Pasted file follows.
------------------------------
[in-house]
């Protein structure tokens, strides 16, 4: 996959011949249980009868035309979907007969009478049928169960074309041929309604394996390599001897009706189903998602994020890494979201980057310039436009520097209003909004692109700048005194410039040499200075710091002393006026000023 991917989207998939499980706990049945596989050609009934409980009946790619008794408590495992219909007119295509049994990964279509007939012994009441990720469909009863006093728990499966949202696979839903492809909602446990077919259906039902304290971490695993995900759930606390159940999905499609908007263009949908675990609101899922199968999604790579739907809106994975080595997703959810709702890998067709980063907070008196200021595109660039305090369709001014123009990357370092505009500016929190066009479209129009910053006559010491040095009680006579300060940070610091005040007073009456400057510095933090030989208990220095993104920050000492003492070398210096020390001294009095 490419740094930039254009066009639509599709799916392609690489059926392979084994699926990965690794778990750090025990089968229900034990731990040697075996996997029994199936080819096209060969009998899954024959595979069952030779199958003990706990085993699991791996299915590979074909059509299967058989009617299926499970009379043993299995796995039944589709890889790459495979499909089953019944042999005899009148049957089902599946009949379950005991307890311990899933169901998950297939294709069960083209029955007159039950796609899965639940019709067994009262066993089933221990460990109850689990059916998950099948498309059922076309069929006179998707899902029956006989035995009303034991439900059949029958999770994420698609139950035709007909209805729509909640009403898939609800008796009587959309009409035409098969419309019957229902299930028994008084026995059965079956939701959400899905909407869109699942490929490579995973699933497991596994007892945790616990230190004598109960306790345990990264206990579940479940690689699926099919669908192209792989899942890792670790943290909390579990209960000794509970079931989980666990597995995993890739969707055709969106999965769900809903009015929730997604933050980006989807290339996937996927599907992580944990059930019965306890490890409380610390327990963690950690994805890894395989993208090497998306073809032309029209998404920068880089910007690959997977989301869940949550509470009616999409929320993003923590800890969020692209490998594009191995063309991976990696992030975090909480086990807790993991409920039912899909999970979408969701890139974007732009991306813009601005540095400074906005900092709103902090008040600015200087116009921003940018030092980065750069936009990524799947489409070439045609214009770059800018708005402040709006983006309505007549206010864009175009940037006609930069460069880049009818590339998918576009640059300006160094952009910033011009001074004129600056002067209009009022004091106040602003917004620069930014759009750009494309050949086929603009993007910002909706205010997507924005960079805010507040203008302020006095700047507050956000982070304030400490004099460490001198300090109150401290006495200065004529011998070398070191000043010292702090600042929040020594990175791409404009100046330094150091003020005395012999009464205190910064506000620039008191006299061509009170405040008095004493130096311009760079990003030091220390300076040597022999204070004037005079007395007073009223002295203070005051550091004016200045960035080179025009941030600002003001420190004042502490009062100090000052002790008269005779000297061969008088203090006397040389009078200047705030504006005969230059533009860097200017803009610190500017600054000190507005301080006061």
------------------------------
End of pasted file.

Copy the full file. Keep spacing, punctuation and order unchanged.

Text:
[in-house]
């Protein structure tokens, strides 16, 4: 996959011949249980009868035309979907007969009478049928169960074309041929309604394996390599001897009706189903998602994020890494979201980057310039436009520097209003909004692109700048005194410039040499200075710091002393006026000023 991917989207998939499980706990049945596989050609009934409980009946790619008794408590495992219909007119295509049994990964279509007939012994009441990720469909009863006093728990499966949202696979839903492809909602446990077919259906039902304290971490695993995900759930606390159940999905499609908007263009949908675990609101899922199968999604790579739907809106994975080595997703959810709702890998067709980063907070008196200021595109660039305090369709001014123009990357370092505009500016929190066009479209129009910053006559010491040095009680006579300060940070610091005040007073009456400057510095933090030989208990220095993104920050000492003492070398210096020390001294009095 490419740094930039254009066009639509599709799916392609690489059926392979084994699926990965690794778990750090025990089968229900034990731990040697075996996997029994199936080819096209060969009998899954024959595979069952030779199958003990706990085993699991791996299915590979074909059509299967058989009617299926499970009379043993299995796995039944589709890889790459495979499909089953019944042999005899009148049957089902599946009949379950005991307890311990899933169901998950297939294709069960083209029955007159039950796609899965639940019709067994009262066993089933221990460990109850689990059916998950099948498309059922076309069929006179998707899902029956006989035995009303034991439900059949029958999770994420698609139950035709007909209805729509909640009403898939609800008796009587959309009409035409098969419309019957229902299930028994008084026995059965079956939701959400899905909407869109699942490929490579995973699933497991596994007892945790616990230190004598109960306790345990990264206990579940479940690689699926099919669908192209792989899942890792670790943290909390579990209960000794509970079931989980666990597995995993890739969707055709969106999965769900809903009015929730997604933050980006989807290339996937996927599907992580944990059930019965306890490890409380610390327990963690950690994805890894395989993208090497998306073809032309029209998404920068880089910007690959997977989301869940949550509470009616999409929320993003923590800890969020692209490998594009191995063309991976990696992030975090909480086990807790993991409920039912899909999970979408969701890139974007732009991306813009601005540095400074906005900092709103902090008040600015200087116009921003940018030092980065750069936009990524799947489409070439045609214009770059800018708005402040709006983006309505007549206010864009175009940037006609930069460069880049009818590339998918576009640059300006160094952009910033011009001074004129600056002067209009009022004091106040602003917004620069930014759009750009494309050949086929603009993007910002909706205010997507924005960079805010507040203008302020006095700047507050956000982070304030400490004099460490001198300090109150401290006495200065004529011998070398070191000043010292702090600042929040020594990175791409404009100046330094150091003020005395012999009464205190910064506000620039008191006299061509009170405040008095004493130096311009760079990003030091220390300076040597022999204070004037005079007395007073009223002295203070005051550091004016200045960035080179025009941030600002003001420190004042502490009062100090000052002790008269005779000297061969008088203090006397040389009078200047705030504006005969230059533009860097200017803009610190500017600054000190507005301080006061």